Hunting for an Organic Easter

By Rachel Sarnoff

I wish we could skip Easter this year. It seems as artificial as Valentine’s Day to me—a manufacturer’s holiday awkwardly slapped onto a day of religious significance. Why not just have Chocolate Day or Day to Support the Flower Industry? The Easter Bunny commercials seem to start the day they bring the cupids down—like it’s the same flow of chocolate, just cut from a different mold. So this year, I plan to shake things up a bit with three easy steps to create an organic Easter celebration to believe in. Join me?


Regardless of whether or not you plan to dye them blown-out or hard-boiled, organic eggs that are produced without pesticides, insecticides or genetically engineered ingredients are better for you—and the environment. Last year, my daughter and I dyed organic eggs using natural colors derived from fruits and veggies we already had in the house. (Click here for step-by-step photos and video.) No, it wasn’t as simple as using a tablet of artificial color—but I try to avoid those, as the colors have been linked to hyperactivity in children. The colors we developed from beets, yellow onion skins, spinach and blueberries were subtle and beautiful, but this year I might try an Eco-Kids Eco-Eggs Coloring Kit, which is a classic tablet-meets-vinegar system—minus the toxic food dyes.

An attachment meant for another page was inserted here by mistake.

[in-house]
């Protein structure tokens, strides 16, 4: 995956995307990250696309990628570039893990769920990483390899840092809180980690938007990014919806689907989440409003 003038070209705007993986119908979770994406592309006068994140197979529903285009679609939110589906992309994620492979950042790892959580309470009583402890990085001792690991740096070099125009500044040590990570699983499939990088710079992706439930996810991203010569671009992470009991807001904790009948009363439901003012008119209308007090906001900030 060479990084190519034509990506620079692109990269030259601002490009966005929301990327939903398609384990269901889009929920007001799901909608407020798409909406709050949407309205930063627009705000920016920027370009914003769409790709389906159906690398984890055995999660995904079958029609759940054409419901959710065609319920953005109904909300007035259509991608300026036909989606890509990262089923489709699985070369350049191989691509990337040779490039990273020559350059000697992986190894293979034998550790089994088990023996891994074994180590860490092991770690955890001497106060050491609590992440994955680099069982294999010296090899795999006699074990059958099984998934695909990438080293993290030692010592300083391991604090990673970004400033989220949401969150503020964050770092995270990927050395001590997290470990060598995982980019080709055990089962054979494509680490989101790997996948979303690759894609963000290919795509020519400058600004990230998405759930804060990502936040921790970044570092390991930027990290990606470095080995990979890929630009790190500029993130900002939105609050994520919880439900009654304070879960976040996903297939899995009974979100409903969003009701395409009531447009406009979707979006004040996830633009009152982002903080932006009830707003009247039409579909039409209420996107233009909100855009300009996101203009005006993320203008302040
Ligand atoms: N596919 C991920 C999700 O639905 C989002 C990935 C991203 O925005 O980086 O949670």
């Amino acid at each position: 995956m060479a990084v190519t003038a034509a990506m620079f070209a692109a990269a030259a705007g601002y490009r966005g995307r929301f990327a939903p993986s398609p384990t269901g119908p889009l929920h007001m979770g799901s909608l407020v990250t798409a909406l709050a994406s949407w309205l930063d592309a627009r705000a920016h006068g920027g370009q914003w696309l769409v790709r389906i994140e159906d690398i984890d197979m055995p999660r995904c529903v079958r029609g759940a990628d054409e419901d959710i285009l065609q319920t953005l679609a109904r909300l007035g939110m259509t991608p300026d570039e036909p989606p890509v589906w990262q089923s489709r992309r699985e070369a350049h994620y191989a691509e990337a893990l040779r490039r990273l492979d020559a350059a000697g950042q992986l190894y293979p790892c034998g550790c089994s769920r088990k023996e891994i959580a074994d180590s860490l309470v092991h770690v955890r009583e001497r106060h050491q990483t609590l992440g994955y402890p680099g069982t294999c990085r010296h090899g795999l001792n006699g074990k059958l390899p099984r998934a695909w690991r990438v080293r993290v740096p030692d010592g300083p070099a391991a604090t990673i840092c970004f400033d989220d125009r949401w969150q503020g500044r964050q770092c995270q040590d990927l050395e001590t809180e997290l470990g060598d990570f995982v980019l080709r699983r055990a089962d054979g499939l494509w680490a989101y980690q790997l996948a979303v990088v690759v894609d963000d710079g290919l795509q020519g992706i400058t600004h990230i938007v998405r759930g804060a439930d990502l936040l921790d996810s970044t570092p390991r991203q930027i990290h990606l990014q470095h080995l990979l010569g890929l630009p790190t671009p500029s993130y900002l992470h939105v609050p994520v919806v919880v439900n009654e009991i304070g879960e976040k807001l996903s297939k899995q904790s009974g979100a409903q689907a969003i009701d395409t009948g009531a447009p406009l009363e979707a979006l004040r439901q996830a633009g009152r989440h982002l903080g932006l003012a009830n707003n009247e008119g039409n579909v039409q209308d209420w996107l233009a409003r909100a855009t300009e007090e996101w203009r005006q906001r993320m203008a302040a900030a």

You may think of fabric just in terms of fashion, but there are so many times when it just makes sense to avoid conventional cotton, which uses 17% of the world’s insecticides and is 94% genetically modified. I think that Easter, which is traditionally a time for rebirth and renewal, is one of those times. Which is why I was thrilled to discover miYim’s adorable certified organic plush bunny, pictured above. Perfect for peeking out of an organic Easter basket!

Update 3.20.15: Looks like the bunny pictured above is just about sold out, but I found this adorable organic cotton plush tweetie bird and cuddly bunny from Australian-based Maud N Lil, now in the U.S.!


This is a pet peeve of mine: Despite efforts at reformation, the billion-dollar chocolate industry is still supported by workers—some of them children—who exist at subsistence levels. The irony of this chocolate fueling the sugar lust of Easter-basket loving children like mine is heartbreaking. Thankfully, you can now get fair trade and sustainable chocolate for an organic Easter basket! My favorites are the individually wrapped, Soil Association Certified Organic Milk Chocolate Easter Eggs from Green & Black’s, which also come in dark chocolate.

But at the end of the day, it’s not about what you buy: Easter is really a celebration of spring, in all its sweetness.



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